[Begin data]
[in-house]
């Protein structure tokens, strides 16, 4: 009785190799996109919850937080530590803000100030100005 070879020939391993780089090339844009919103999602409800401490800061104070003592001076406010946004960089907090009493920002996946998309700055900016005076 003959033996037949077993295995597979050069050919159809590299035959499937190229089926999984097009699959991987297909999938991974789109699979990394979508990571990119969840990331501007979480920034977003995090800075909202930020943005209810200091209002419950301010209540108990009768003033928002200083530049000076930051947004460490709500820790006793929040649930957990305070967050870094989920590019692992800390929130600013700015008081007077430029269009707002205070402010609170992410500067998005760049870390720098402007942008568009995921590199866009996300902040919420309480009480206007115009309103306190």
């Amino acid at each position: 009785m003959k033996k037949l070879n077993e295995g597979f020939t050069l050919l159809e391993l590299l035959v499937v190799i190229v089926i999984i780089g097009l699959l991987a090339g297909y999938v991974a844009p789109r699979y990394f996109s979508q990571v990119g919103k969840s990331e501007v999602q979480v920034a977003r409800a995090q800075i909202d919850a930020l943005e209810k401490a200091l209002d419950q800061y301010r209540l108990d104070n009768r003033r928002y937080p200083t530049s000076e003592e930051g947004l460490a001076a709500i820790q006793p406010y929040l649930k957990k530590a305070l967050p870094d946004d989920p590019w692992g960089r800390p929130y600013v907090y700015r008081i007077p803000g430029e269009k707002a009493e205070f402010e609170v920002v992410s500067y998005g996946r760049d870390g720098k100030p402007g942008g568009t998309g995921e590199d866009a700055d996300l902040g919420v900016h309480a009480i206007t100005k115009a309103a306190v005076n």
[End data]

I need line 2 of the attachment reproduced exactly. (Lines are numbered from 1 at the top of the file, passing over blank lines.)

């Protein structure tokens, strides 16, 4: 009785190799996109919850937080530590803000100030100005 070879020939391993780089090339844009919103999602409800401490800061104070003592001076406010946004960089907090009493920002996946998309700055900016005076 003959033996037949077993295995597979050069050919159809590299035959499937190229089926999984097009699959991987297909999938991974789109699979990394979508990571990119969840990331501007979480920034977003995090800075909202930020943005209810200091209002419950301010209540108990009768003033928002200083530049000076930051947004460490709500820790006793929040649930957990305070967050870094989920590019692992800390929130600013700015008081007077430029269009707002205070402010609170992410500067998005760049870390720098402007942008568009995921590199866009996300902040919420309480009480206007115009309103306190």